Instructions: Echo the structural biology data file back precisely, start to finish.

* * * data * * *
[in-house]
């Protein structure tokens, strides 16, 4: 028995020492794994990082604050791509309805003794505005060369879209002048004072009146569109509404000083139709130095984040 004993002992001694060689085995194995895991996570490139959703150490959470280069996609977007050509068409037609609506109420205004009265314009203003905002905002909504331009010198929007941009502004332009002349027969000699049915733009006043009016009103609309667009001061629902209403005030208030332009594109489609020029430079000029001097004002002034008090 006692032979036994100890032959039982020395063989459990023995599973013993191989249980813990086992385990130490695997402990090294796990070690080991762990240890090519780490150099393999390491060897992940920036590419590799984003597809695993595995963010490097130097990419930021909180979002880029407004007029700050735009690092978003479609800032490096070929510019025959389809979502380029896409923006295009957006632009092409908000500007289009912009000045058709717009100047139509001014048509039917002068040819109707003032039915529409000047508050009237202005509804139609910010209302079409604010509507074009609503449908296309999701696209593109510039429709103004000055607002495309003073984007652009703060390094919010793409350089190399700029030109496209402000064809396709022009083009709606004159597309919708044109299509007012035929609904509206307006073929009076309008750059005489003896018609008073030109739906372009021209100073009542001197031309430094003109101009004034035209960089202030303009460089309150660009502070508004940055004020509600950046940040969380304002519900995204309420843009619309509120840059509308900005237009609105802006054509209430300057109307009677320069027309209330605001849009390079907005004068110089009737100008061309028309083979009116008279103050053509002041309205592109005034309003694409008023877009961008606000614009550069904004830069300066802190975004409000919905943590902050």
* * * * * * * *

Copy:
[in-house]
């Protein structure tokens, strides 16, 4: 028995020492794994990082604050791509309805003794505005060369879209002048004072009146569109509404000083139709130095984040 004993002992001694060689085995194995895991996570490139959703150490959470280069996609977007050509068409037609609506109420205004009265314009203003905002905002909504331009010198929007941009502004332009002349027969000699049915733009006043009016009103609309667009001061629902209403005030208030332009594109489609020029430079000029001097004002002034008090 006692032979036994100890032959039982020395063989459990023995599973013993191989249980813990086992385990130490695997402990090294796990070690080991762990240890090519780490150099393999390491060897992940920036590419590799984003597809695993595995963010490097130097990419930021909180979002880029407004007029700050735009690092978003479609800032490096070929510019025959389809979502380029896409923006295009957006632009092409908000500007289009912009000045058709717009100047139509001014048509039917002068040819109707003032039915529409000047508050009237202005509804139609910010209302079409604010509507074009609503449908296309999701696209593109510039429709103004000055607002495309003073984007652009703060390094919010793409350089190399700029030109496209402000064809396709022009083009709606004159597309919708044109299509007012035929609904509206307006073929009076309008750059005489003896018609008073030109739906372009021209100073009542001197031309430094003109101009004034035209960089202030303009460089309150660009502070508004940055004020509600950046940040969380304002519900995204309420843009619309509120840059509308900005237009609105802006054509209430300057109307009677320069027309209330605001849009390079907005004068110089009737100008061309028309083979009116008279103050053509002041309205592109005034309003694409008023877009961008606000614009550069904004830069300066802190975004409000919905943590902050």